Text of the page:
Resources are rich for start-ups in the region. There are close to a dozen co-working spaces, incubator and accelerator programs in the area, including those at Carnegie Mellon University and the University of Pittsburgh, according to the Pittsburgh Technology Council.
Local nonprofit Innovation Works has an investment vehicle as well as two accelerators under its umbrella. Since launching its seed fund in 1999, Innovation Works has gone on to invest $65 million in more than 300 local companies. What's more, those start-ups, including SolePower, have gone on to raise another $1.7 billion in follow-on funding.
One of these is RE2, a company that makes robotic arms and ships them out to customers, like the U.S. Department of Defense, in order to keep humans out of harm's way. They've raised $2.25 million in funding, and their products are being used primarily by the U.S. Army and U.S. Navy for bomb disposal.
"These arms are put on robots to do the dull, the dirty and the dangerous," said president and CEO Jorgen Pedersen, a Carnegie Mellon graduate. "I know those arms are being used to save someone's life — what drives us is making an impact on the world."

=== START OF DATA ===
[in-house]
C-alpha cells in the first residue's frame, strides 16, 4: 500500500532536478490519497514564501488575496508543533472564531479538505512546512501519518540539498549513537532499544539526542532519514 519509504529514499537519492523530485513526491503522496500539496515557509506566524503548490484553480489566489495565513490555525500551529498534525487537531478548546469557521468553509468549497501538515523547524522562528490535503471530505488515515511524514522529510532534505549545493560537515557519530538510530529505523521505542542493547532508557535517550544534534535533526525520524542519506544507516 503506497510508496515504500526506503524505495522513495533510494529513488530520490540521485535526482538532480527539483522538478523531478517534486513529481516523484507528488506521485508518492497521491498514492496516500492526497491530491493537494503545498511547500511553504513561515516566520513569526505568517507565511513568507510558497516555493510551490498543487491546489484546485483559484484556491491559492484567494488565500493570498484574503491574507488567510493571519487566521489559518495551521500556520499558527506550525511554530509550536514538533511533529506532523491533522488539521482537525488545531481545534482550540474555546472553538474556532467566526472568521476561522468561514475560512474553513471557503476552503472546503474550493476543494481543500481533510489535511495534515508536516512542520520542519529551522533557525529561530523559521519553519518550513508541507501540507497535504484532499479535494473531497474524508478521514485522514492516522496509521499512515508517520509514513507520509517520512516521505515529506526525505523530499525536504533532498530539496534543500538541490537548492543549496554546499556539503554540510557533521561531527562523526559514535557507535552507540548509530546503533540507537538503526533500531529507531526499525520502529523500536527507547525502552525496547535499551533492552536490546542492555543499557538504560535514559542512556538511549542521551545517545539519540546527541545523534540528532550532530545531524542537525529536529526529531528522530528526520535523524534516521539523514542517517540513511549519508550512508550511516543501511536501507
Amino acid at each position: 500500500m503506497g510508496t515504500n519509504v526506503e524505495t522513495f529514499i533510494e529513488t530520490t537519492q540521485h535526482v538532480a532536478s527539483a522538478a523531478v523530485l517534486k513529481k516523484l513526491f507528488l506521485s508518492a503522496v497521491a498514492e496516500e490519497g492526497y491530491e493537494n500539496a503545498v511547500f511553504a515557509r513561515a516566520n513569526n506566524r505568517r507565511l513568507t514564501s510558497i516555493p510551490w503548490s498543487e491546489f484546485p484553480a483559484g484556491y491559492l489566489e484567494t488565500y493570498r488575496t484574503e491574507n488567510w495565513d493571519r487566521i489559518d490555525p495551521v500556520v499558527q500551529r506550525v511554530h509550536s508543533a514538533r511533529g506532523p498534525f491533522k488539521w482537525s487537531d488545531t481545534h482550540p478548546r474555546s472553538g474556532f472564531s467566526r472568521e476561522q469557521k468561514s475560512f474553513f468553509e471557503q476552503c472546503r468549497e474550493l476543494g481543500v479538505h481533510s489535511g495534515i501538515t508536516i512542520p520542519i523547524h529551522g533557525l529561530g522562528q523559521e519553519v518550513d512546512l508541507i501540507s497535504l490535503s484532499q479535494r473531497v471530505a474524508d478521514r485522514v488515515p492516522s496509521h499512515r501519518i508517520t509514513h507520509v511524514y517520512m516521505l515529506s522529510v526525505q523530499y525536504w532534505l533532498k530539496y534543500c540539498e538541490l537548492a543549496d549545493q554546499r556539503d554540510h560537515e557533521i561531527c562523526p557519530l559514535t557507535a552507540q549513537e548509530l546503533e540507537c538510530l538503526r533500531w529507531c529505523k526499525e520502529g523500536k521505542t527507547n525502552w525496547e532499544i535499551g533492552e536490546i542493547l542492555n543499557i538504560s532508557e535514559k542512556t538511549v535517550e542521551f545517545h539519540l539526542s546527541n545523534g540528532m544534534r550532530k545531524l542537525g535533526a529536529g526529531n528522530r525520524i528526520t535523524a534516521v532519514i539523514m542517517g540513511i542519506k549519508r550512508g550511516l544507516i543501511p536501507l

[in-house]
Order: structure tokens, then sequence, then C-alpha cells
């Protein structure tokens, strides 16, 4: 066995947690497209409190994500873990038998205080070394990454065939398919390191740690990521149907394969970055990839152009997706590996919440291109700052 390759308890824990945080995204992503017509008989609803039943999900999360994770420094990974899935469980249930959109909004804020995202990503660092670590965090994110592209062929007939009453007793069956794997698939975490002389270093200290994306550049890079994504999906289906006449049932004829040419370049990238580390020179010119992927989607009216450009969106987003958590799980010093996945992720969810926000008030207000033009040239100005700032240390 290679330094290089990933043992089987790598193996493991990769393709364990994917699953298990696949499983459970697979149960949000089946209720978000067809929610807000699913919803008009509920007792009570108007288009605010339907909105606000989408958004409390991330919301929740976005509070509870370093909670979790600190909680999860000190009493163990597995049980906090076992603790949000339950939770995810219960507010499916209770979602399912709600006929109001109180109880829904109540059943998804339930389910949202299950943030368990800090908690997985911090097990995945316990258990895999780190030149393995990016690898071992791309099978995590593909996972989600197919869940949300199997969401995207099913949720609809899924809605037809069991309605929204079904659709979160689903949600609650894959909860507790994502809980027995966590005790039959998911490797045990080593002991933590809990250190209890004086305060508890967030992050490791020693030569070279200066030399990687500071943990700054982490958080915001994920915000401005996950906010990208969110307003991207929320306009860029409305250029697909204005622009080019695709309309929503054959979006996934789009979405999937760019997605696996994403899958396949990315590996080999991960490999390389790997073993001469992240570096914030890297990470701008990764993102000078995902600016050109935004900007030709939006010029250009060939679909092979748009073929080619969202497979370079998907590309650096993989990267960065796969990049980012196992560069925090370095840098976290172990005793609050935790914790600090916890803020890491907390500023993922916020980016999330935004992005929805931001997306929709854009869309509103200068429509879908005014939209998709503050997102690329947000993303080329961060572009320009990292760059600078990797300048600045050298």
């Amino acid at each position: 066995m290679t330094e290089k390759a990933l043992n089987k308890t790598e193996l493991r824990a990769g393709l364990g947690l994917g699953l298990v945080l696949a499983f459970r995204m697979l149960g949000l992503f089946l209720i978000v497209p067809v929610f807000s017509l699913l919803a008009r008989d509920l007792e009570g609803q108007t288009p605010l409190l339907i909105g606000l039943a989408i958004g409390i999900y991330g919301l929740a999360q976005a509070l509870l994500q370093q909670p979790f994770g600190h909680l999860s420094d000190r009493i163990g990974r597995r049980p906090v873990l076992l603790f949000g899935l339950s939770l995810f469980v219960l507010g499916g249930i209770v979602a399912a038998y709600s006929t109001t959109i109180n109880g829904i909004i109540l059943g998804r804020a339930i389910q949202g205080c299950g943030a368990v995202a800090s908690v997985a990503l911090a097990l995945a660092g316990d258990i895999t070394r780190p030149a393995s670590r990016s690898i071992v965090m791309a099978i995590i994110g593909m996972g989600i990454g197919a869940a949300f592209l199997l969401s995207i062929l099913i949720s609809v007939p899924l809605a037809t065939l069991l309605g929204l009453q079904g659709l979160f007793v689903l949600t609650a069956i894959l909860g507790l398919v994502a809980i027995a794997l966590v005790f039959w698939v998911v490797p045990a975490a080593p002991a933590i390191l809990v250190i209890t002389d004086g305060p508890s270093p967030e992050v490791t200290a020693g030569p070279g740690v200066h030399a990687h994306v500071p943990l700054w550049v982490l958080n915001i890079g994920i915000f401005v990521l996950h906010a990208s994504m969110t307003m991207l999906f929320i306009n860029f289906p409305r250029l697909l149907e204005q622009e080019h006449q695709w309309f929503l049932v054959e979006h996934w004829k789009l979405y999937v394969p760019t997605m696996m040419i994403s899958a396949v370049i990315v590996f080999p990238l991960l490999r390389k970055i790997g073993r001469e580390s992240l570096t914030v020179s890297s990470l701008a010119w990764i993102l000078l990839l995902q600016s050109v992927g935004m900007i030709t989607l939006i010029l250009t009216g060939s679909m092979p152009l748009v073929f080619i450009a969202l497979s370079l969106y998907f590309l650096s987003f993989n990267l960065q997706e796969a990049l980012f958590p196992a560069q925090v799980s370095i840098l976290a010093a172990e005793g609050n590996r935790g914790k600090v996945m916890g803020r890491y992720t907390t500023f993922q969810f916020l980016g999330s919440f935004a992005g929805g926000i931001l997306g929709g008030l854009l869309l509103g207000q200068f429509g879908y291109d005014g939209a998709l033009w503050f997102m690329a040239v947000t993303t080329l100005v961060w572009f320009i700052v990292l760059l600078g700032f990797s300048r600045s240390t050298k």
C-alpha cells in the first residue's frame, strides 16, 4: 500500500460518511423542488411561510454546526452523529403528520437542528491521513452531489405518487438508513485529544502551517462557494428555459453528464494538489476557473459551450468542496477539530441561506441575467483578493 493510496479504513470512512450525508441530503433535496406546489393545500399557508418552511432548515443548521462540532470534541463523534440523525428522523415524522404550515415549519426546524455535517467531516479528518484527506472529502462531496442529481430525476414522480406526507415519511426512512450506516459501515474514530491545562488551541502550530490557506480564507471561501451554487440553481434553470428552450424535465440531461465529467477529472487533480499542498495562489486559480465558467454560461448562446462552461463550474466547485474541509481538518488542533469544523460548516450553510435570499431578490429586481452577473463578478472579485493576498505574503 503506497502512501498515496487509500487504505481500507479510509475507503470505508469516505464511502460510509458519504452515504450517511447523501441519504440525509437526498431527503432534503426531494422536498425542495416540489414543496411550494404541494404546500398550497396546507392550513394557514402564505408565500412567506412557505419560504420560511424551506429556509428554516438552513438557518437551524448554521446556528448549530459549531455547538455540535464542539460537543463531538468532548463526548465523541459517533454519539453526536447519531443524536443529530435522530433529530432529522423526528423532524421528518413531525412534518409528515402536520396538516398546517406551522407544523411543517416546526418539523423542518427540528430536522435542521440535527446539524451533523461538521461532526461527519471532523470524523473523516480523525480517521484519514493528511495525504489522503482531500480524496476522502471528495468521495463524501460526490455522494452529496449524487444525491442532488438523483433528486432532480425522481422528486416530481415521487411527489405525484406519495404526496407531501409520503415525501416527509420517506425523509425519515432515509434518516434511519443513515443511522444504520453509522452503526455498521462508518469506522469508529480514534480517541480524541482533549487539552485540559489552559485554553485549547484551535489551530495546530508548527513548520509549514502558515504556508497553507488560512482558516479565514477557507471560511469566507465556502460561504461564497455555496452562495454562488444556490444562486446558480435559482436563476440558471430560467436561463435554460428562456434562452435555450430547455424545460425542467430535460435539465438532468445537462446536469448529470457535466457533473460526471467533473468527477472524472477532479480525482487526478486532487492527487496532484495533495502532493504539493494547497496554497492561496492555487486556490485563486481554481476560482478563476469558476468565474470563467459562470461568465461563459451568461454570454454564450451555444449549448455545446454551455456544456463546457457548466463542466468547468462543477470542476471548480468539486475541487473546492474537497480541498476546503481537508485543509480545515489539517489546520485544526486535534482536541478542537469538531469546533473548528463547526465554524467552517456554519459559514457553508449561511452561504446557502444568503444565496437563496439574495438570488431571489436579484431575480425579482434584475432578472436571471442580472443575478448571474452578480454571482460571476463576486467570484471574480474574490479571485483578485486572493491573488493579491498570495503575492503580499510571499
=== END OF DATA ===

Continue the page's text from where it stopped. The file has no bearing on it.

Another company out to change the world is Thread, launched by Pittsburgh native and CEO Ian Rosenberger after the Haiti earthquake in 2010. The company sources plastic from the poorest neighborhoods in Haiti and Honduras and turns it into fabric. They've raised around $2.8 million in funding and have a deal with Timberland, their biggest account so far. They've taken more than 1 million pounds of trash and turned it into raw materials
"Fashion is the second dirtiest industry in the world, so we started at the bottom of the supply chain and worked our way up." Rosenberger said.
"I love the parallels with Pittsburgh, being a rebuilding city, and the places that we really care about, like Port au Prince and Honduras. With us, there is a turnaround story."